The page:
Next morning we’re up crazy early and in the car to drive through the park to the valley where it all happens apparently. It’s once again a gorgeous drive – mountains, valleys and more redwoods and verdant (good word) forest than you can shake a branch at. Then we are through a tunnel and jeeez! Talk about land that time forgot….the valley is not actually that wide – a few KMs across but the sheer sides stretch off into the distance and you can see all the big named peaks and faces…. We drive through with necks craning to get a look out of windows past waterfalls that cascade 100s of meters down sheer faces. A quick bite to eat, get a map, work out a trail and we’re off for a jaunty 10km trail run. It’s easier than up at Sequoia but still hard at 4000 ft. Trail varies between easy forest style path to rock scrambling and silt. The loop takes us alongside both edges of the valley walls and each side is strewn with boulders and debris that have fallen from above….some are the size of cars and small houses. Slightly disturbing.
Again Clewis does well for a non trail runner and shows he’s not as unfit as he looks 😉 by hanging in there. The short stops to catch our breaths at this altitude definitely help and I’m just thinking I need to hire an RV and come out here with the girls or alone for a week and just run all the trails. Imagine being able to cruise around them at several thousand feet – very tempting. All too soon we’re back to the car and heading a couple of hundred KMs to Monterey just in time to see the hordes of day trippers descending on the place – tip for Yosemite – get in and out early if you don’t like driving in slow car queues.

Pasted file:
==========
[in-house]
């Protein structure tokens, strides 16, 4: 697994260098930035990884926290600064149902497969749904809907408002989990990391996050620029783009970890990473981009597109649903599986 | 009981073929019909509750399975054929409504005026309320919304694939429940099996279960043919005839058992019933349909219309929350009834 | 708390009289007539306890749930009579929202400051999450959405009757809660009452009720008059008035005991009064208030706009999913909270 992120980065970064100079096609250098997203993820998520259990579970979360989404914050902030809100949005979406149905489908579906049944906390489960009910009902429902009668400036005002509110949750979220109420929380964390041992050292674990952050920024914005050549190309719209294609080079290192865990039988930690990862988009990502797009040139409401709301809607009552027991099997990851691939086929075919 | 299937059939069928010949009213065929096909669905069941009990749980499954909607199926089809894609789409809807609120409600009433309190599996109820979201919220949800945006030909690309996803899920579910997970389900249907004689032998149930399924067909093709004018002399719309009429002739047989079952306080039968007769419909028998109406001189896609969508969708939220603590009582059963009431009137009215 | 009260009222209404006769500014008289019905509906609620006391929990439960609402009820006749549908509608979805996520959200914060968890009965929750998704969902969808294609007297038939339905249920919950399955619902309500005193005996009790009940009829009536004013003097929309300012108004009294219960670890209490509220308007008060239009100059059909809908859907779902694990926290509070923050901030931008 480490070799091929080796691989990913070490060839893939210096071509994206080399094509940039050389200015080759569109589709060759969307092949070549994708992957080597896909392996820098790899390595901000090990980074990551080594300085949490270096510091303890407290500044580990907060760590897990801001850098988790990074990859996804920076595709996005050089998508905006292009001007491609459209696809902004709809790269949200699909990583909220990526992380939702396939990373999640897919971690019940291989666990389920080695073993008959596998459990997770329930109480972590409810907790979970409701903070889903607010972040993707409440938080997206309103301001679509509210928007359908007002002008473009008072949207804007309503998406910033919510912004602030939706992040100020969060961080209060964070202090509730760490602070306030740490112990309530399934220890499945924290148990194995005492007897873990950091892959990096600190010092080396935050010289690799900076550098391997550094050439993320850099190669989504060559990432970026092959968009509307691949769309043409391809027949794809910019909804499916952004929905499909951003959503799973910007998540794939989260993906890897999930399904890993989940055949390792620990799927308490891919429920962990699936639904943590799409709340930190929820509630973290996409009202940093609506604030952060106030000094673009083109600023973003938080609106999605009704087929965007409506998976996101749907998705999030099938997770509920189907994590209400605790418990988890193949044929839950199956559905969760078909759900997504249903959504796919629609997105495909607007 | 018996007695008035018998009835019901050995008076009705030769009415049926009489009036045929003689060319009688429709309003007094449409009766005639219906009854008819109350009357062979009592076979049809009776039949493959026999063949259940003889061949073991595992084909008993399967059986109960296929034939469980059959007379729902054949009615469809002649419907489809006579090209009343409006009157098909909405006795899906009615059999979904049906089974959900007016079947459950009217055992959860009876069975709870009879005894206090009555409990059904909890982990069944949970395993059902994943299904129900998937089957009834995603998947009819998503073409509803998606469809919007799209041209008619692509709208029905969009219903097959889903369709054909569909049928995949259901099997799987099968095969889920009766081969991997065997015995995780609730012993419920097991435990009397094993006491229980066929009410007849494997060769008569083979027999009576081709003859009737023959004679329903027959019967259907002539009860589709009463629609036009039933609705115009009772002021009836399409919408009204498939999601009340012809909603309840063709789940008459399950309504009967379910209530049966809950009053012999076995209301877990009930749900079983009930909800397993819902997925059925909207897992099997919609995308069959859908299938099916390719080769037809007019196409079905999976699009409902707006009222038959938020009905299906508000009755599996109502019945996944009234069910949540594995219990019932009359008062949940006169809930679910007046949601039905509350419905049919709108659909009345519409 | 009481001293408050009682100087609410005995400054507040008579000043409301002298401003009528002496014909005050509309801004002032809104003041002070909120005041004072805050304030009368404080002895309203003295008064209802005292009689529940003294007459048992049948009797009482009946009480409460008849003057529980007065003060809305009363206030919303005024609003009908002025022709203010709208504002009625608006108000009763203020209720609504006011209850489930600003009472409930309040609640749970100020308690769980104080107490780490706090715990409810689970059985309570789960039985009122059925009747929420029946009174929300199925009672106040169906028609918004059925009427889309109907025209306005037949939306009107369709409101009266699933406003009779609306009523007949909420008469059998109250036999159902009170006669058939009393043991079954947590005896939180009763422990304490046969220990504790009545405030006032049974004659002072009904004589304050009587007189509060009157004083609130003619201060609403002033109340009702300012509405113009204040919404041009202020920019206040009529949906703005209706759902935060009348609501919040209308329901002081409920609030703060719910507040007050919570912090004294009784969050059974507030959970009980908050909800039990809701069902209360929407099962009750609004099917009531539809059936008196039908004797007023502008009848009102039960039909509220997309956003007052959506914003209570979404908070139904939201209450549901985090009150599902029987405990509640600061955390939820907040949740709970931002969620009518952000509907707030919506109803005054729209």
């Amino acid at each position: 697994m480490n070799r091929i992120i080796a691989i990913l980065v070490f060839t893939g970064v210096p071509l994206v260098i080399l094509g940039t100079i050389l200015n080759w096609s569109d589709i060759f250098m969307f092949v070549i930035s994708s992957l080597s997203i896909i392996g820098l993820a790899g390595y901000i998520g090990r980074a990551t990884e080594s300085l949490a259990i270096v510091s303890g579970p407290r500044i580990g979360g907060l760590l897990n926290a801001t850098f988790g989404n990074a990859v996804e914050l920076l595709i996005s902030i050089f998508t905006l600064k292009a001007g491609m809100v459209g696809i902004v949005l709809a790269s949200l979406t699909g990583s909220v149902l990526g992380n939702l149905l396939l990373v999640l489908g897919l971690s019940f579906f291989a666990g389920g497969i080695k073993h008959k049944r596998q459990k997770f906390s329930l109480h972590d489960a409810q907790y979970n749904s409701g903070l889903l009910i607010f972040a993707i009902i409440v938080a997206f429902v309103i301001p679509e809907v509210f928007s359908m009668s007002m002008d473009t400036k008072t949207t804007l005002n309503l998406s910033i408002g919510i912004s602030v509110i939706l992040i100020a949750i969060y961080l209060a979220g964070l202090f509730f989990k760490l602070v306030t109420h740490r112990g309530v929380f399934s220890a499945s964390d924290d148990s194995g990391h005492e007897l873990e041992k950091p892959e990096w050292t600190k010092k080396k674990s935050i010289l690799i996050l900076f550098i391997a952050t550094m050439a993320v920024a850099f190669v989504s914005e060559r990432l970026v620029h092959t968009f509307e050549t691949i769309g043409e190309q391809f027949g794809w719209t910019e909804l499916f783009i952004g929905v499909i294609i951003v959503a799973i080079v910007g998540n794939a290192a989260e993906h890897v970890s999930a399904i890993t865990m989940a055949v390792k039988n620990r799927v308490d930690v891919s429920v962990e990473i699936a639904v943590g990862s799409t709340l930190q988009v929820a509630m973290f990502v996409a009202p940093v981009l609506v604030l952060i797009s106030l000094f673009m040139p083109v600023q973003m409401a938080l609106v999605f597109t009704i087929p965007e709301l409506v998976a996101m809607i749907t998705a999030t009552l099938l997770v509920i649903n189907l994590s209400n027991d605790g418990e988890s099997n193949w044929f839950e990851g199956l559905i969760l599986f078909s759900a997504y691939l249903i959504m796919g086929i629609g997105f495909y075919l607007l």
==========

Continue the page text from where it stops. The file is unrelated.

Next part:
The road stretches on through farmland flats which stretch to the horizon. Then over the hills and into Monterey where the June Gloom is in evidence and summer turns to winter immediately. Good sushi and more beer (definitely not losing weight on this trip) and fall asleep to the sounds of the ocean. Today it’s beach running time – but first work, presents and that aquarium – sometimes running has to come 2nd.
Following yesterday’s grind on the roads this morning it was up with the Tui and off to meet Martin at the Cascades Kauri carpark for a run around the local.